May 18, 2012

May 18 Washington Update

With great sorrow, we report that Katie Beckett passed away this morning.  Many of you know her name because the advocacy of her mother, Julie Beckett (a founder of Family Voices), led to the creation of the so-called "Katie Beckett waiver," which has enabled many children with complex medical needs be cared for at home instead of in a hospital or other institution.  Katie followed in her mother's footsteps and became an advocate for people with disabilities, instrumental in the development of the Kids As Self-Advocates (KASA) program of Family Voices.  If you would like to express your memories, condolences, or other messages to Katie's family and community, please visit


From Washington this week, there is some news to report from the Department of Health and Human Services.  But first, an update on the F2F funding legislation...

F2F funding bills (S. 2123 and H.R. 4083)

There were no new cosponsors this week, so the current tally is 10 House cosponsors, in addition to sponsor Representative Pallone (D-NJ), and seven Senate cosponsors, in addition to Senator Menendez (D-NJ).  If we hope to get the F2Fs re-funded, Members of Congress will need to hear from F2Fs about how effectively they are spending their federal grant funds, and from families, about how important F2F services have been in their lives.

If you would like to discuss how best to make this happen, please feel free to contact the policy team.  (Contact information below.)

Where will the bills go from here?  After the election in November, Congress will come back to Washington for a "lame duck" session, during which it is expected that they will pass time-sensitive legislation, such as the "doc fix" to maintain the level of Medicare reimbursement to physicians.  It is our hope that the F2F legislation can be attached to one of these "must-pass" bills.  The greater the show of support for the bills (i.e., the more cosponsors), the easier it will be to get the bill attached to a bigger piece of legislation.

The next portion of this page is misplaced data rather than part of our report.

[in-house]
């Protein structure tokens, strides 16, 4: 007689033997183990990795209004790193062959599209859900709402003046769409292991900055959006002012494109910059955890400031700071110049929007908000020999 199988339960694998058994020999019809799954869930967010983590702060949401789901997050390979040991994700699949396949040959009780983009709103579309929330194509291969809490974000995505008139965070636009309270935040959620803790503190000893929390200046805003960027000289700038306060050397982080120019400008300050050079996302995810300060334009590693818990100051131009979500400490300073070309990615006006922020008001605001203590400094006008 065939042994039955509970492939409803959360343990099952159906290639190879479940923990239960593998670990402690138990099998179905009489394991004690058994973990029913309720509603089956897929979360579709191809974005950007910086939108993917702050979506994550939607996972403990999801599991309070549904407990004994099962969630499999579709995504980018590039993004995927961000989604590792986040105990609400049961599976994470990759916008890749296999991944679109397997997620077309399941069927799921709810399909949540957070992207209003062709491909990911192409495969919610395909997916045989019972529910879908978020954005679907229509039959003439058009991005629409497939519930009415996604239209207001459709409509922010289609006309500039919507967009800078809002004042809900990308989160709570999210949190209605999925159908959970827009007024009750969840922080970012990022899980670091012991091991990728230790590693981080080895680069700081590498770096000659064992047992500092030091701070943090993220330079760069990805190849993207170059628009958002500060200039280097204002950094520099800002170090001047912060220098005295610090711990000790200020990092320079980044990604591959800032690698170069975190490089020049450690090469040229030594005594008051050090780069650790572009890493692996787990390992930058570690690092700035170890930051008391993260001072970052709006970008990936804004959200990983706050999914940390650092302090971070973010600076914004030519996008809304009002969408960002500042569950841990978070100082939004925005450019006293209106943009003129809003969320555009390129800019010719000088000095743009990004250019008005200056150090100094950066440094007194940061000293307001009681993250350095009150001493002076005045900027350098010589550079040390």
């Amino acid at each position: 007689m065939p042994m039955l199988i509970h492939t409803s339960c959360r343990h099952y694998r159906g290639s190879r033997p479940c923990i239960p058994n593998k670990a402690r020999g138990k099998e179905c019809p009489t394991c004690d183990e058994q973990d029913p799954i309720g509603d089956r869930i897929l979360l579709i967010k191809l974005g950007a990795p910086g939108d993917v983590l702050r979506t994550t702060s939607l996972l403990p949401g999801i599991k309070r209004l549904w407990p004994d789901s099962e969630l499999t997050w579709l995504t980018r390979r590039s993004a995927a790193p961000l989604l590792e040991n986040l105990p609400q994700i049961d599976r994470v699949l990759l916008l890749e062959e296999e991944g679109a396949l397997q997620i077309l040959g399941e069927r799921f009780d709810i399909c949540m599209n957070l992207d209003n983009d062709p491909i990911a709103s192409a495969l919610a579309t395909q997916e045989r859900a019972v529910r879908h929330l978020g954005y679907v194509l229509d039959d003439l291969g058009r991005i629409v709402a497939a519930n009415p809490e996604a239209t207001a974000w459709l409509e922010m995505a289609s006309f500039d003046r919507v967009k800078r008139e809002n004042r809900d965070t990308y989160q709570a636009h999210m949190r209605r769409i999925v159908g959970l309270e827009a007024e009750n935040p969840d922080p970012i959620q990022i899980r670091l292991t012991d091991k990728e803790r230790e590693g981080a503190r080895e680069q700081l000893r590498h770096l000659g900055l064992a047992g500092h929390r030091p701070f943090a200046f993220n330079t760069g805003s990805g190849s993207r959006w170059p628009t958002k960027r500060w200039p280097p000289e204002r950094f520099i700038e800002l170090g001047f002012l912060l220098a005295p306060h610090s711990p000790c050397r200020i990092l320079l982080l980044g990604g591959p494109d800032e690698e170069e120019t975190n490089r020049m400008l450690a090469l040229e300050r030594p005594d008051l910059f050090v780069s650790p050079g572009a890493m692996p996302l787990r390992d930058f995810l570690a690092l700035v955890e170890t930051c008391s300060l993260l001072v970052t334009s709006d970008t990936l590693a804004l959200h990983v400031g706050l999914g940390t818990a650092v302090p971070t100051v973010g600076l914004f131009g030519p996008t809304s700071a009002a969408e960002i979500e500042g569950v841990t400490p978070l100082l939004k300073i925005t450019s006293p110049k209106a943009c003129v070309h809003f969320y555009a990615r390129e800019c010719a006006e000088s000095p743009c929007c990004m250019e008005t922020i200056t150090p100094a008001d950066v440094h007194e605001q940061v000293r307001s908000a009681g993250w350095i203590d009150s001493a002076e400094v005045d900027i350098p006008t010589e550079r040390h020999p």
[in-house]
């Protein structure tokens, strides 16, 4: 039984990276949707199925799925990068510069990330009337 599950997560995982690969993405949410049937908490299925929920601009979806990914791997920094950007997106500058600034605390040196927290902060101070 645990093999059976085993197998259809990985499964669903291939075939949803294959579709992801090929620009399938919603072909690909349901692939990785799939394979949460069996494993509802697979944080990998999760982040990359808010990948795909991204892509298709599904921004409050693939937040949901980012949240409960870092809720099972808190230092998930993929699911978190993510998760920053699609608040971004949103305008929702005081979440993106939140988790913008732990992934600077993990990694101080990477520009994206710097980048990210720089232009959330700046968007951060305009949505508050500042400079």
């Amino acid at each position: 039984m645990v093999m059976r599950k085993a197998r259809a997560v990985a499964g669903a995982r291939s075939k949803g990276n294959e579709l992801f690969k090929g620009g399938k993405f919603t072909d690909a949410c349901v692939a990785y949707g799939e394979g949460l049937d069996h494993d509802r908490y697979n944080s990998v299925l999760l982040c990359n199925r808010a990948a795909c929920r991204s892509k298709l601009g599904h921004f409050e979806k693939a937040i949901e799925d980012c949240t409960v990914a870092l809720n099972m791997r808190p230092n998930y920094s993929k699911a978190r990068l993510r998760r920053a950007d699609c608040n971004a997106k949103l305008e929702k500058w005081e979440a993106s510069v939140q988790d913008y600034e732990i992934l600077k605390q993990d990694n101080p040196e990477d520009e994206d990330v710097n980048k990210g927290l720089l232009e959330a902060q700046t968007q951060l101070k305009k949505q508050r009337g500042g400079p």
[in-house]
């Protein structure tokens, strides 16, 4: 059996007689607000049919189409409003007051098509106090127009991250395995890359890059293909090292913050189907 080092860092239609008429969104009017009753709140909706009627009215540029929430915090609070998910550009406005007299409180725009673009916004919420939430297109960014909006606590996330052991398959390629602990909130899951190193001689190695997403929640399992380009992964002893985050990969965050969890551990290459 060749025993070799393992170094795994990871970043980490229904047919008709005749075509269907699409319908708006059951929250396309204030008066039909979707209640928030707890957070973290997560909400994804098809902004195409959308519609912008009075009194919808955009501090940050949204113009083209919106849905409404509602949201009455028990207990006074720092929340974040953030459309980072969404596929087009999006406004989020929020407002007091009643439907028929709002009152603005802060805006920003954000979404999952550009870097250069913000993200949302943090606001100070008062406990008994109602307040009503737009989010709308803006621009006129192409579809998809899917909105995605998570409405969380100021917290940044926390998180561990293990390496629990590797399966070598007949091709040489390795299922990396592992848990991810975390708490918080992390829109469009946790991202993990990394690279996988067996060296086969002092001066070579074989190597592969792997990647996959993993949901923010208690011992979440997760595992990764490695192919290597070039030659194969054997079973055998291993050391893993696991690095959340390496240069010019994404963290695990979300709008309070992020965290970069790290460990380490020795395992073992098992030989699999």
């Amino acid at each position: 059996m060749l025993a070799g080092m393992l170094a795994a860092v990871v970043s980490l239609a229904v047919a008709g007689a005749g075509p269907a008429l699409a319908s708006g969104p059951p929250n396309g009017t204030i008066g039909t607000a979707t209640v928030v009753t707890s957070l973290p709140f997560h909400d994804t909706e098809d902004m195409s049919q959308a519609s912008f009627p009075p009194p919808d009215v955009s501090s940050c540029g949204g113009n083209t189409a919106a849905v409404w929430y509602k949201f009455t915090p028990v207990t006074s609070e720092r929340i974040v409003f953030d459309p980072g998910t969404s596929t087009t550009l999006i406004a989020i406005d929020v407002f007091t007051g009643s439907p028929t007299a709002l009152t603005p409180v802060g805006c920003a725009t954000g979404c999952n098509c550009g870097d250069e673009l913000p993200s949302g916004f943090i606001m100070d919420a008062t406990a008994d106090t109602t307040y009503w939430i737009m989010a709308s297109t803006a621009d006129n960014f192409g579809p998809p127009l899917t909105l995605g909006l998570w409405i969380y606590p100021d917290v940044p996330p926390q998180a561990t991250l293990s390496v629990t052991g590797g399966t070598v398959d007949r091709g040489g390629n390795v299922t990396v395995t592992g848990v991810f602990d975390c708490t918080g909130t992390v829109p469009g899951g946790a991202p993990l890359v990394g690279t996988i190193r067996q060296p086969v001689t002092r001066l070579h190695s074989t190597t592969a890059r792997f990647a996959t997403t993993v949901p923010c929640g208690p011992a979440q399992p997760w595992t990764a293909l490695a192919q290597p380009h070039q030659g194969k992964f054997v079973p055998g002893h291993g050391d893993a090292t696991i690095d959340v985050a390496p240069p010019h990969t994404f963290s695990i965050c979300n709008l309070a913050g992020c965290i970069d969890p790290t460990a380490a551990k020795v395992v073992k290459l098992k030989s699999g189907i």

As we've said before, if your Members of Congress have not yet cosponsored the legislation, please contact them to ask that they do so.  See the guidance at the end of this update or click here now to send a pre-drafted letter to your Representative.  Also, please forward this information to your family, friends, and health care providers, and ask them to contact their Members of Congress as well.  And, if you haven't done so already, please thank your Senator(s) and Representative who have cosponsored the legislation. You can find their contact information by clicking on their names on the list of cosponsors at the end of this update.

Establishment of State Exchanges under ACA

Under the Affordable Care Act (ACA), states are required to establish (or let the federal government establish on their behalf) "Exchanges" through which many individuals and small businesses can purchase health insurance.  These Exchanges are supposed to be operational by January 1, 2014.  

This week, HHS awarded grants to aid in the development of exchanges to Illinois, Nevada, Oregon, South Dakota, Tennessee and Washington.  Including these states, 34 states and the District of Columbia have received these Establishment grants to date.  Details of every state's progress in establishing an Exchange can be found at

Also this week, HHS issued two documents to guide states in building their Exchanges, and announced that the Department will conduct implementation forums in July and August to work with states and stakeholders on their questions and the work to be done in building Exchanges. The Department will also consult with Tribes, Tribal Governments, and Tribal Organizations on how Exchanges can serve their populations.  For more information on the guidance to states and the schedule of implementation forums, see

Other information about the development of Exchanges can be found in an article in Kaiser Health News at

We urge you to get involved in the Exchange development process in your state.  For suggestions on how to do so, see and

CMS Innovation Grants

This week the Centers for Medicare and Medicaid Services (CMS) announced that 26 applicants will receive Health Care Innovation grants to implement new ideas to deliver improved health care and lower costs to people enrolled in Medicare, Medicaid and the Children's Health Insurance Program (CHIP), particularly those with the highest health care needs.  Grantees include providers, payers, local government, public-private partnerships and multi-payer collaboratives.  A couple of the projects are aimed specifically at helping children and families:

Project Title: "New England asthma innovations collaborative"
Geographic Reach: Massachusetts, Rhode Island, Connecticut, Vermont

-  To lower costs of asthma care by delivering cost-effective prevention-oriented care in clinics and at home to reduce preventable pediatric-related emergency department visits and hospital admissions; to create a new type of workforce and service delivery model that targets cost-effective and culturally competent care, featuring patient self-management education, environmental interventions and long-term sustainability payment mechanisms of these services. Read More

Project Title: "CommunityRx system:  linking patients and community-based service"
Geographic Reach: Illinois

-  To develop the CommunityRx system, a continuously updated electronic database of community health resources that will be linked to the Electronic Health Records of local safety net providers, enabling referrals to community resources relevant to the patient's condition and status.   Read More